But let's say you don't have an email list and you're not currently looking to build one. There are still some things you can do. This could be something as simple as following up with a past client 3 months, 6 months, a year after you finish working with them to see how it's going.


This could just be a simple check-in. Maybe you're asking about something specific that you worked on with them, such as the status of something or if they managed to complete something. That could leave an opening if they need help moving on to the next stage of the process or if something is not working properly for them to come back to you and ask for help.


If you have a business that is more event-based, like if you are a wedding vendor, depending on your type of business you could set up emails to send later offering follow up services. For example, a wedding photographer could send a one year anniversary email offering a discount for an anniversary shoot.


No matter your business type, you could also send emails to current or past clients on their birthday to send them best wishes and maybe even offer them a deal or discount.


There are lots of different options for following up with your clients and providing opportunities for repeat business without being too spammy about it.


We definitely don't want to be throwing them on an email list where all you're doing is sending out sales and deals. I'm sure we are all on email lists from major corporations that do that, and I know I don't open those emails. Do you open those emails?


But if you are sending a genuine check-in message every once in a while making sure that things are good with this client, then they know that you are still thinking about them, that you're still there as an option if there's anything that they need, and they could come back and work with you if they want.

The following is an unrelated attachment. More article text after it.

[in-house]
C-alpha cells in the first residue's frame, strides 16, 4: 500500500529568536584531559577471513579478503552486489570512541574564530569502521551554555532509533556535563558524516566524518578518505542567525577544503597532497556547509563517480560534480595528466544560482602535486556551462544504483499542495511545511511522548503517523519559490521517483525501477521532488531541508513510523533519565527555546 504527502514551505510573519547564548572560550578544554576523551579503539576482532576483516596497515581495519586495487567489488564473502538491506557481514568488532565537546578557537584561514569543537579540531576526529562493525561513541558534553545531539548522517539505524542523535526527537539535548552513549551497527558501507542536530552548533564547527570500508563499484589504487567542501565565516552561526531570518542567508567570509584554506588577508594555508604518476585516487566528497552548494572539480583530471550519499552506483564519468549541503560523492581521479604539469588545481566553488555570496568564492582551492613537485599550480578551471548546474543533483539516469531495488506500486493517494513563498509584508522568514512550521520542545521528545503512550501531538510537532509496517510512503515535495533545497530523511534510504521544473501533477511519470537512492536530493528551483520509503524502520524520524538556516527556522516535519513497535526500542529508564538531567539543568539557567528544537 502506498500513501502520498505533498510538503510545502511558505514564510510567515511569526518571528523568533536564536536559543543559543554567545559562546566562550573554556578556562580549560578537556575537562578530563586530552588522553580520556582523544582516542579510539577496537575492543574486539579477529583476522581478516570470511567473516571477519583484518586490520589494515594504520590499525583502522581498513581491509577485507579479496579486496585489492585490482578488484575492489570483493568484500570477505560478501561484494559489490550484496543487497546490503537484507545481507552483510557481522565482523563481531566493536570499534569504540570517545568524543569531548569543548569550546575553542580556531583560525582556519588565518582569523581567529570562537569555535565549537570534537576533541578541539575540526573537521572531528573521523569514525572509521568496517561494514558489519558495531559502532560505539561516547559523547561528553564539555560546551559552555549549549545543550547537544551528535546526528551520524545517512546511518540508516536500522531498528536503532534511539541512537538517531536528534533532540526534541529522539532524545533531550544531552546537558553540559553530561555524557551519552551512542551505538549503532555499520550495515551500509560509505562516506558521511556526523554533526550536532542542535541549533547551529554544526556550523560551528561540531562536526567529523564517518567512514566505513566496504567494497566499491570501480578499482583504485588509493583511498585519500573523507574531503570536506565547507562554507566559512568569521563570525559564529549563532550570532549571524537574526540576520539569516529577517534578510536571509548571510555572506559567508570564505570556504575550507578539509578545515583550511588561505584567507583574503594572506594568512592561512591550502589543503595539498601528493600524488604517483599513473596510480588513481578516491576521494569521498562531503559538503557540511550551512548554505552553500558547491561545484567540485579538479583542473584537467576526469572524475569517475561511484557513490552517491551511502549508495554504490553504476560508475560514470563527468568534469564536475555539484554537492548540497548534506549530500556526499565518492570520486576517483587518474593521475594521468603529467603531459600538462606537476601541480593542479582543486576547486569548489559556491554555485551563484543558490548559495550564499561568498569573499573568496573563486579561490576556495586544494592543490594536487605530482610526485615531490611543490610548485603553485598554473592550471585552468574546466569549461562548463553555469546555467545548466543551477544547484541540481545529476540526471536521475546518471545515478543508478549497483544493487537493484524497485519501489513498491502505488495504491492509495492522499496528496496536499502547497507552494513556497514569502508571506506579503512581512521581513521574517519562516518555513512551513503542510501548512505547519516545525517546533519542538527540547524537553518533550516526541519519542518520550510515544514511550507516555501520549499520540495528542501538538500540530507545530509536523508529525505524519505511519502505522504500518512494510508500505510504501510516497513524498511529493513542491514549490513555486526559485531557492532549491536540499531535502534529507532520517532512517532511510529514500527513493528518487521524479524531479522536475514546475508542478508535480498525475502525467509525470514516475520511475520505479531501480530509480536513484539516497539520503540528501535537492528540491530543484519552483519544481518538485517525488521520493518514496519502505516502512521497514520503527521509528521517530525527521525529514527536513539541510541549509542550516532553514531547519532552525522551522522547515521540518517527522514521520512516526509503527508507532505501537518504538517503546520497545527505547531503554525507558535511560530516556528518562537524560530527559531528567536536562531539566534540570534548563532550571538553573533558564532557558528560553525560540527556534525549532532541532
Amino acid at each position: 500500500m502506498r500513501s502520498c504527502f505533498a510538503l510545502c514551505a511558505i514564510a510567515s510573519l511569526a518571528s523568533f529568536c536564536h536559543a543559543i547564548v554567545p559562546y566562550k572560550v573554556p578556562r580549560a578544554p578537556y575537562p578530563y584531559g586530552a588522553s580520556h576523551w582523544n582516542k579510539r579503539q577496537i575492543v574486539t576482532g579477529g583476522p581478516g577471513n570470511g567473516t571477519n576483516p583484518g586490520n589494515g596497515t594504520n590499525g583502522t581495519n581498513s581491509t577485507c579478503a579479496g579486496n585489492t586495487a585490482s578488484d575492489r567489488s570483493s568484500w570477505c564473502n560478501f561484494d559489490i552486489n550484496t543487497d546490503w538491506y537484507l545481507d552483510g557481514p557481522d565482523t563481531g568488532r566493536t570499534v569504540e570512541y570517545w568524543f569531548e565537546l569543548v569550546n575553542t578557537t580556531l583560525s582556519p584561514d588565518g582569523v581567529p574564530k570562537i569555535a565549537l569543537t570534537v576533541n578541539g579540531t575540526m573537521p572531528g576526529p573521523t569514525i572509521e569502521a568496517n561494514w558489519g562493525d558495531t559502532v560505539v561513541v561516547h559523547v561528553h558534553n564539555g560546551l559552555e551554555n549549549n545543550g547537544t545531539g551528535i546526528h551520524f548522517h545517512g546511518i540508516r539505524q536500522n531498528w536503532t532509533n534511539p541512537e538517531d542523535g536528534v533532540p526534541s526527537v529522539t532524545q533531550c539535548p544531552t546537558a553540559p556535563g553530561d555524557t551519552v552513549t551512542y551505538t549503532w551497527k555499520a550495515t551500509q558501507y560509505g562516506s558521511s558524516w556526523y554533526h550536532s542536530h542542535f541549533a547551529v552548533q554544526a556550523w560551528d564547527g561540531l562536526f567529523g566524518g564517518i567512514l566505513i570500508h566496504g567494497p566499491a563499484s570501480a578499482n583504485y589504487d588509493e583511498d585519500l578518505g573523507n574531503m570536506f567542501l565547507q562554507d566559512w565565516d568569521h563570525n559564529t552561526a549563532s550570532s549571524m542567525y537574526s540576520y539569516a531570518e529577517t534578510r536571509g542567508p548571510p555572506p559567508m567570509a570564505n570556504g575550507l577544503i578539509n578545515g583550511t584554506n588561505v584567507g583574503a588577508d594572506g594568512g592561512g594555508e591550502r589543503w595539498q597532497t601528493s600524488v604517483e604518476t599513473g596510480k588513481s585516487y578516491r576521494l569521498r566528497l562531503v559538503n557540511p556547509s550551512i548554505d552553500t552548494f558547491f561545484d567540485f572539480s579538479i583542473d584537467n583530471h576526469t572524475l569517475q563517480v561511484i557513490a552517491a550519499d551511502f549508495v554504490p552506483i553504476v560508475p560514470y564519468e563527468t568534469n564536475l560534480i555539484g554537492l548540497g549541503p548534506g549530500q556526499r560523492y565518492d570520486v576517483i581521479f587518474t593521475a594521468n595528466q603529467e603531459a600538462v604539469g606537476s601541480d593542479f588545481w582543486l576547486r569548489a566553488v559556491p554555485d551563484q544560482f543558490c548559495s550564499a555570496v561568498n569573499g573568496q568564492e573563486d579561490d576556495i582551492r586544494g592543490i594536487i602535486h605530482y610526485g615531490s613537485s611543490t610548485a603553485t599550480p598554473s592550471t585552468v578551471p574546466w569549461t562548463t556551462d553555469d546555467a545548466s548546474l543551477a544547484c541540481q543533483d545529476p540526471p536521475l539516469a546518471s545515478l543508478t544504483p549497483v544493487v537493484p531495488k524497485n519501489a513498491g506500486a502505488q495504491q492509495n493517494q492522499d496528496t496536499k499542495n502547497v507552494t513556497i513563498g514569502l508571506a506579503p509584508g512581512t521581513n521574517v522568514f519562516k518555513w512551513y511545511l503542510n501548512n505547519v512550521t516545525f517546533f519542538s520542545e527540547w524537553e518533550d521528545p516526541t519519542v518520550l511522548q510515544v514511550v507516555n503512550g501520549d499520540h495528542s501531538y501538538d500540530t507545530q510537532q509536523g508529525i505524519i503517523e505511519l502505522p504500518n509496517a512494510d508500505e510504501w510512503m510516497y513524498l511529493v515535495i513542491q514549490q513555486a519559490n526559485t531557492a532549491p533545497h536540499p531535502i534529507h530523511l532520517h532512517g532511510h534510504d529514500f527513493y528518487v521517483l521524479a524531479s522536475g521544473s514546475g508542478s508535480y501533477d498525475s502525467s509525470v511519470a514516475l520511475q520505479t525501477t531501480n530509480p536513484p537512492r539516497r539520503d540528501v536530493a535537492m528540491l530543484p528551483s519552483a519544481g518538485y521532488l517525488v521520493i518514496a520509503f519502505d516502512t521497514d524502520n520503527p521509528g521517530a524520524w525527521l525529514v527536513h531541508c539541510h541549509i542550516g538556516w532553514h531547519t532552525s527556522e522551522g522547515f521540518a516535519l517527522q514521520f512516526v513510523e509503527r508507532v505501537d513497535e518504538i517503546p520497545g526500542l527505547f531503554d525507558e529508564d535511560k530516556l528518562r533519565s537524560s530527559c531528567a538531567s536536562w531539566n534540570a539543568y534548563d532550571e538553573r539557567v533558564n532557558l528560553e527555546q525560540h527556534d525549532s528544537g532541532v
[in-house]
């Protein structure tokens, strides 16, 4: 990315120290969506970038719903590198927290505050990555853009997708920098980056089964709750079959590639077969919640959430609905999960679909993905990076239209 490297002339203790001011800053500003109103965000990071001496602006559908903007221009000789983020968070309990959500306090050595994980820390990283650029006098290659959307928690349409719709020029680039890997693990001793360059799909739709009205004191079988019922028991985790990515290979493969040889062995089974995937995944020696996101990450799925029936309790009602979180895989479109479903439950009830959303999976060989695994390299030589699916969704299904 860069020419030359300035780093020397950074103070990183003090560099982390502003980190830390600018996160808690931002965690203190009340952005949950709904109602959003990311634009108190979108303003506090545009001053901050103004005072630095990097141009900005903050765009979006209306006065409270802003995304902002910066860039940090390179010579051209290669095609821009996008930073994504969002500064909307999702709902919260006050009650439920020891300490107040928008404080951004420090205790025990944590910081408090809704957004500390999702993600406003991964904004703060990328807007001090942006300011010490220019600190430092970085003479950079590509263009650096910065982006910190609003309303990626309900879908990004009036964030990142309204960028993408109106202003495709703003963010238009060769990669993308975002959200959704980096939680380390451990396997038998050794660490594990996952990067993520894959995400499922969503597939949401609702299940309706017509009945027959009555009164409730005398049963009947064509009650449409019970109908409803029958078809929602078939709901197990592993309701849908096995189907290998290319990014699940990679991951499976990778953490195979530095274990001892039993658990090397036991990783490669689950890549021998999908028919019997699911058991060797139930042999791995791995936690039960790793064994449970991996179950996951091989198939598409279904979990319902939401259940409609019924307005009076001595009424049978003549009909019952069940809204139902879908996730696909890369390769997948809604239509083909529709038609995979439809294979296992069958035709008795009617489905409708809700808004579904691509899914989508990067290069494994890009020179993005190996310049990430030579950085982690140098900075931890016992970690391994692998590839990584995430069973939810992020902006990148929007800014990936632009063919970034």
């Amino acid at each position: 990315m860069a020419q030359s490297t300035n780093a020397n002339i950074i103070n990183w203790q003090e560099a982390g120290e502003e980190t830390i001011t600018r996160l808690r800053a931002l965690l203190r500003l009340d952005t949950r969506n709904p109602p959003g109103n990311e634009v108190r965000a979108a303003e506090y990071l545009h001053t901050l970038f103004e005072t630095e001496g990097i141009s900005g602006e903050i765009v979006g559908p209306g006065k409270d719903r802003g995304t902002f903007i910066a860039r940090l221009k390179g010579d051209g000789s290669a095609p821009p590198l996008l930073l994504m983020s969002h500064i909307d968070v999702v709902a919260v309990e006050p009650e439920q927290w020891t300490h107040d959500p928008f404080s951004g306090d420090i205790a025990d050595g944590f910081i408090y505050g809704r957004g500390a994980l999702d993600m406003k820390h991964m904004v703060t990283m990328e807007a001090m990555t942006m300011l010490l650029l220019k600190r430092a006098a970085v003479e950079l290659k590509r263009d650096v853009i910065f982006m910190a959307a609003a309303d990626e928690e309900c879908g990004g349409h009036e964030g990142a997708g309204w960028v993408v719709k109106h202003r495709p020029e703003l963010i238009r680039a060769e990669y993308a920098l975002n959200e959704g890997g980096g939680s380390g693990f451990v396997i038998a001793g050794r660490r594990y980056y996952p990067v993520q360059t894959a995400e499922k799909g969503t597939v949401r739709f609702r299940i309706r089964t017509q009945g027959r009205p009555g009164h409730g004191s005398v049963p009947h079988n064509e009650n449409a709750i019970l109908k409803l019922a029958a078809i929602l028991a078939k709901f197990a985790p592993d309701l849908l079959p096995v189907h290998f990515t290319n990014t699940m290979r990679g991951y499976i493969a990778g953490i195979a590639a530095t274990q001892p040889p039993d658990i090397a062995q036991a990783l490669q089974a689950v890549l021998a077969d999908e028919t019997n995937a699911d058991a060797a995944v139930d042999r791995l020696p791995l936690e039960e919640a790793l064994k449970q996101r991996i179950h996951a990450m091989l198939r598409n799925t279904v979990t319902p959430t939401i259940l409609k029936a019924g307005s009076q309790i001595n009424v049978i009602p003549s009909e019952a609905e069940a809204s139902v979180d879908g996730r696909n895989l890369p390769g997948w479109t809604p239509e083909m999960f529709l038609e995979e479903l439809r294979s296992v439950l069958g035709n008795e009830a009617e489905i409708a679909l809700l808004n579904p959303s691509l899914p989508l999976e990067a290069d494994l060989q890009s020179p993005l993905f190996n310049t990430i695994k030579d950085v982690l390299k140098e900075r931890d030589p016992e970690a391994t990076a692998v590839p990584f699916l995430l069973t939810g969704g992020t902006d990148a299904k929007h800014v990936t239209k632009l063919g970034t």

Now if you do this for a little while and you're not really getting a response from them or if, heaven forbid, it was someone that you didn't have a great relationship with, feel free to skip this stage for individual clients.


But in general, following up with past clients should be something you are doing regularly, especially if you are in a spot where you need to generate a bit of revenue. You could get a past client coming back, or you could get a referral to someone new from that person, so don't discount reaching out to past clients on occasion.


These are some of my top recommendations for offboarding your clients. We have now gone all the way through your kickass client journey from leads to offboarding. If you have any questions about offboarding or any part of your client journey, please let me know down in the comments or feel free to reach out.


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ABOUT

Kayla Droog Consulting supports heart-centered small business owners with the back-end systems setup and updates they don't have time to do, so they can focus on serving their clients and growing their businesses!